We decided we did not need to wait around and continued along. Fortunately the National Trust left their botanist with the Kew Gardens contingent and other keen plant taxonomists and they were able to revel in their natural habitat without recourse to the main group. Indeed we decided that they should get a lift back some other way so they did not hold the minibus up later.
So we were able to enjoy the trail at a brisker pace. This was still a leisurely stroll which in the close humid air in the scrub was necessary. And we did not miss the key species.
On the trail
On the trail – one of the Mastic Trees
On the trail
The trail is named after the mastic tree. Mastics are a common name for families of trees across the tropical and Mediterranean type climates that produce various well known products – resins or putties that we commonly use around the house. Cayman has two main species, the yellow mastic which can be found elsewhere and the black mastic, which is found only on Cayman itself. Both are critically endangered – victims of their own usefulness. Like many good trees in these dry climates, they grow very slowly, but produce thick hard wood perfect for serious furniture construction. Unfortunately this meant that when spotted they were cut down. Regeneration takes so long and other species can grow more vigorously and shade out the trees, hence they became scarce. The mastic trail is one of the few places where they can be found.
The start of the trail is close to the highest point on Grand Cayman, a heady 20m above sea level. Here the coral reef had been uplifted to form the pitted limestone geology. We had to be careful putting our hands out to steady ourselves, the rocks that jut out here are as razor sharp as the original coral had once been. It was incredible that any vegetation at all could get a foothold here but soil builds up in the pits, and rainfall can get trapped in the depressions and holes for long enough to be sucked up by the plants.
We descended as we walked southwards and the need for oxygen masks reduced. We marvelled at the epiphytes dangling mid air on the branches of trees, or affixed to bare rock. It was late morning and the wildlife was scarce, until someone observed a small snake in a rather curious curling position. It appeared at first sight to be that it was eating itself, but then a couple of our crew got a closer look and realised this creature was consuming another even smaller snake head first, and it was coiled stiffly around the remaining body of its victim.
It took a while to untangle what was happening here
The walk finished at the edges of the central swamp which fills the middle of the island. It passes through the upper reaches of the swamp and the mangroves are out of water more than in, with the specially adapted roots which point skywards out of the mud to excrete excess salt from the plant.
From the gorges view point the whole vast bowl of the Black River Gorges opened up to us, including the narrow corridor where the river headed for the sea. From here we could see almost the whole of our walk and there was a sense of pride in having completed this much. I estimated we had already walked over ten miles, and in the heat and with all the climbing it was already a remarkable feat, and it was still only mid morning. We had the final drop to go back to the car park and we searched around for the path down.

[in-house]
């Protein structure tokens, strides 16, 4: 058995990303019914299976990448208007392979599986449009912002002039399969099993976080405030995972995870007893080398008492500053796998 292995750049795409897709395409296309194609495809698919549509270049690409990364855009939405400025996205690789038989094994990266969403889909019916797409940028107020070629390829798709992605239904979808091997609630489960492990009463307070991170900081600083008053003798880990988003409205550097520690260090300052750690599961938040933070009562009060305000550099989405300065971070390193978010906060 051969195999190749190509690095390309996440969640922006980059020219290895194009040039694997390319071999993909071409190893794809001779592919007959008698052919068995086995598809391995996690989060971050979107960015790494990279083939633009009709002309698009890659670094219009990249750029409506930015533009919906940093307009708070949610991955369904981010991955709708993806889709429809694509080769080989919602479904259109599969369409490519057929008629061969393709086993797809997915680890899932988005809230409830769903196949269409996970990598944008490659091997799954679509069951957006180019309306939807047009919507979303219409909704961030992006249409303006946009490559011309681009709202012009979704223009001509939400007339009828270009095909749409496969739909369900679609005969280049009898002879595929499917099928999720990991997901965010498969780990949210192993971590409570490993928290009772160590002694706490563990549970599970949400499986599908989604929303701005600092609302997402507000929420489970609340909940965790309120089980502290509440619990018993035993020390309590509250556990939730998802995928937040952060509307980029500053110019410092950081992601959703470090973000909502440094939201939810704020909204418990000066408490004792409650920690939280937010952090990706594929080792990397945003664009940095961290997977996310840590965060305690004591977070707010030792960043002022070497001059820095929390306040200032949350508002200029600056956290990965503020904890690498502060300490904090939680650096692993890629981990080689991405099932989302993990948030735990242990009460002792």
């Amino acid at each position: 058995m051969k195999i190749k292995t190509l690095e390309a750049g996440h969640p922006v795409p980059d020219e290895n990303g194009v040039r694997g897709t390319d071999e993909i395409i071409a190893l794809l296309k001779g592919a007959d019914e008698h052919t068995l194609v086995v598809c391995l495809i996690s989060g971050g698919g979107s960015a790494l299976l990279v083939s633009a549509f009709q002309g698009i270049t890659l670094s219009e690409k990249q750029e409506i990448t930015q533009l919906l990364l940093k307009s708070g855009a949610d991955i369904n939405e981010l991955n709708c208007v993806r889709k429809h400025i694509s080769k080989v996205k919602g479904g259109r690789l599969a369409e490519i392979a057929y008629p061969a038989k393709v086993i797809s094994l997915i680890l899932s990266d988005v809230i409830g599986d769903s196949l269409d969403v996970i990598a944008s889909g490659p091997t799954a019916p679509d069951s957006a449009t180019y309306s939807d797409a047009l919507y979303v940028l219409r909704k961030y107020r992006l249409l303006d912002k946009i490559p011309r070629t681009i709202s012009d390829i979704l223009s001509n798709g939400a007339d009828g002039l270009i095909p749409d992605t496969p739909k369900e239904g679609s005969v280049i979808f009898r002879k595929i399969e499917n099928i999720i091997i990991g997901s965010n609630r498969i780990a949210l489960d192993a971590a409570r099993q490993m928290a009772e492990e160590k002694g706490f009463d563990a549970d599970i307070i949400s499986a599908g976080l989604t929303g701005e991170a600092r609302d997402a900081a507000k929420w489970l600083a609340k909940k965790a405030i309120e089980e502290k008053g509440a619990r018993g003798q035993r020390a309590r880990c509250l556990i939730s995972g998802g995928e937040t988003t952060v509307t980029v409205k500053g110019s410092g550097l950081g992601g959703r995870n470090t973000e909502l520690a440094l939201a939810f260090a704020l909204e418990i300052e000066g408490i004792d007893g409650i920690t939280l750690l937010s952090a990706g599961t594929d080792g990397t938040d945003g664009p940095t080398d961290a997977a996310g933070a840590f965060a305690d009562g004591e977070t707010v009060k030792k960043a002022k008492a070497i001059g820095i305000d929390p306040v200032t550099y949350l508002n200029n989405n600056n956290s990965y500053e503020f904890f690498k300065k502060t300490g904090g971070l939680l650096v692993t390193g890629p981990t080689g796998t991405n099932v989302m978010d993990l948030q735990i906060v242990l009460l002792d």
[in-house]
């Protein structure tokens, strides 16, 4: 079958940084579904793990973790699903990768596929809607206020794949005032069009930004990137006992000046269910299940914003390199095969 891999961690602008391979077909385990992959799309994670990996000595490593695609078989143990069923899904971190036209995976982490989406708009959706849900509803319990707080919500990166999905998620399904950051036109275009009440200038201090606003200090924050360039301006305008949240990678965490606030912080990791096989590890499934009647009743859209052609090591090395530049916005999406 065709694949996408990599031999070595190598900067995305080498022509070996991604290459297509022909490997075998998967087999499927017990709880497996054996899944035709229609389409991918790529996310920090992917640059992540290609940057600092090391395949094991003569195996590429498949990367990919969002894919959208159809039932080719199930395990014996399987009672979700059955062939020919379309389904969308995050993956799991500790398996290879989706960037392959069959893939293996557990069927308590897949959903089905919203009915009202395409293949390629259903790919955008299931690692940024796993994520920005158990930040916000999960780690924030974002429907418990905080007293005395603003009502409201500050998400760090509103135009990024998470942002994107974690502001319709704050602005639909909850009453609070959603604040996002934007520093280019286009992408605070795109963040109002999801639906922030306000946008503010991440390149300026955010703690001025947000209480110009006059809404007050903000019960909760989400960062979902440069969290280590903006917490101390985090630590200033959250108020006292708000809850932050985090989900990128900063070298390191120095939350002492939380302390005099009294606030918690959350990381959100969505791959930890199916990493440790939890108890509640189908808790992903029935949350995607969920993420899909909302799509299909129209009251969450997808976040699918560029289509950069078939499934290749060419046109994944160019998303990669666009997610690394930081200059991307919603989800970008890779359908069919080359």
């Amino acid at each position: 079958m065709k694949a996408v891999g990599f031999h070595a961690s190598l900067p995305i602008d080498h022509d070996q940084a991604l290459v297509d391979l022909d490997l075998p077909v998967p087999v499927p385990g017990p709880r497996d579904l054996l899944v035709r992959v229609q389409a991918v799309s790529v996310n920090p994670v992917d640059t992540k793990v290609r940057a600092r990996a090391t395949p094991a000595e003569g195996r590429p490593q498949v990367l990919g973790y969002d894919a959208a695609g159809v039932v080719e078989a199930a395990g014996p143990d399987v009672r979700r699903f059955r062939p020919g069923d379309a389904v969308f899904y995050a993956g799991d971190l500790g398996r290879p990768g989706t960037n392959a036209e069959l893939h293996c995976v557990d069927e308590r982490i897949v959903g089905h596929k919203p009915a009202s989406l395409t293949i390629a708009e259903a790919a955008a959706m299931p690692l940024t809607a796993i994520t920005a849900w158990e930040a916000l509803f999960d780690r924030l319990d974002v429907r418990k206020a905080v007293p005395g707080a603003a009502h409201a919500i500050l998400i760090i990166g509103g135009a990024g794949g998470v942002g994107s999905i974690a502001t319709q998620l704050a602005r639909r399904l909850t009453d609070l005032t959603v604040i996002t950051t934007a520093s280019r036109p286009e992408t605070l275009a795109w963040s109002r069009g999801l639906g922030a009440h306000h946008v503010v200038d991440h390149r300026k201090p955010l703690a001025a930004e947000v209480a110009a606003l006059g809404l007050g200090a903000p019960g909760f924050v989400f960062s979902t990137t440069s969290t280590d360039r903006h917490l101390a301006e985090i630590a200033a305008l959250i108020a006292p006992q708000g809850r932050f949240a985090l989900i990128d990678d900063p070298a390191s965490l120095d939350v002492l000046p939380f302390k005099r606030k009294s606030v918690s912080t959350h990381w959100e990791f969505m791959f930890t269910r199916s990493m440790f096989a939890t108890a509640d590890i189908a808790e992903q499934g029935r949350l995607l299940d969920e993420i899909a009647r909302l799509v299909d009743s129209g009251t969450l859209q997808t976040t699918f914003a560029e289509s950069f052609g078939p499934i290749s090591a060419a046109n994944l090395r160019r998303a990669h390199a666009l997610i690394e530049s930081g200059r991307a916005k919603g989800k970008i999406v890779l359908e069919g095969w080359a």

Black River Gorges
The view out to sea
It was a terrible path. It was buried in the guava so you rarely got any view out as you went down the mountainside. The guava was so packed that there was no wind at all and we were sweating buckets all the way down. It did not help that the rainfall was not evaporating on this sheltered path either, and a slimy mud made the steep decline treacherous. I was constantly slipping, having to put out my hands to grab the spiny vegetation on either side. Martin was struggling even more than me.
But when we got back close to the car park the pathway opened up to another forest track. In the valley the forest had been cut in to gently curving glades, I suppose originally to help build the environment for hunting. As we came down round a hairpin into one of these I was amazed to see two large birds chasing a third. They were obviously pigeon in shape but they were larger than even the wood pigeons which waddle around my garden in the UK. And most curious was they had a distinctly pink hue. I was so pleased to see them; they were not strangers to me. Many years before when I was a teenager, I had picked up several of my father’s books during the summer holiday and read them. He had developed a taste for Gerard Durrell, the well known naturalist who had established Jersey Zoo to look at protecting some of the most endangered but often unknown animals on earth. Small island species in particular are vulnerable; you just have to look at the dodo. Durrell had written the hugely popular “My Family and Other Animals” but I found some of his other books even more fascinating. Some were as much popular science as comic tales; he made an engaging case for restricting the size of cages in zoos in Noah’s Ark; saying that many animals are agoraphobic and would prefer to be contained in a safe little range that they can control and manage effectively. He also wrote of his expeditions in Africa and Asia. One of these was titled “Golden Bats and Pink Pigeons” based on his missions to Mauritius. It was a simple little book talking of capturing many of the endangered animals, encouraging them to breed and then releasing them back into their natural habitat and protecting them. And here was the results of all that, plodding around on the grass were three pink pigeons right where they ought to be in Black River.
Deep in the woods
Wild pink pigeons
In the depth of the gorge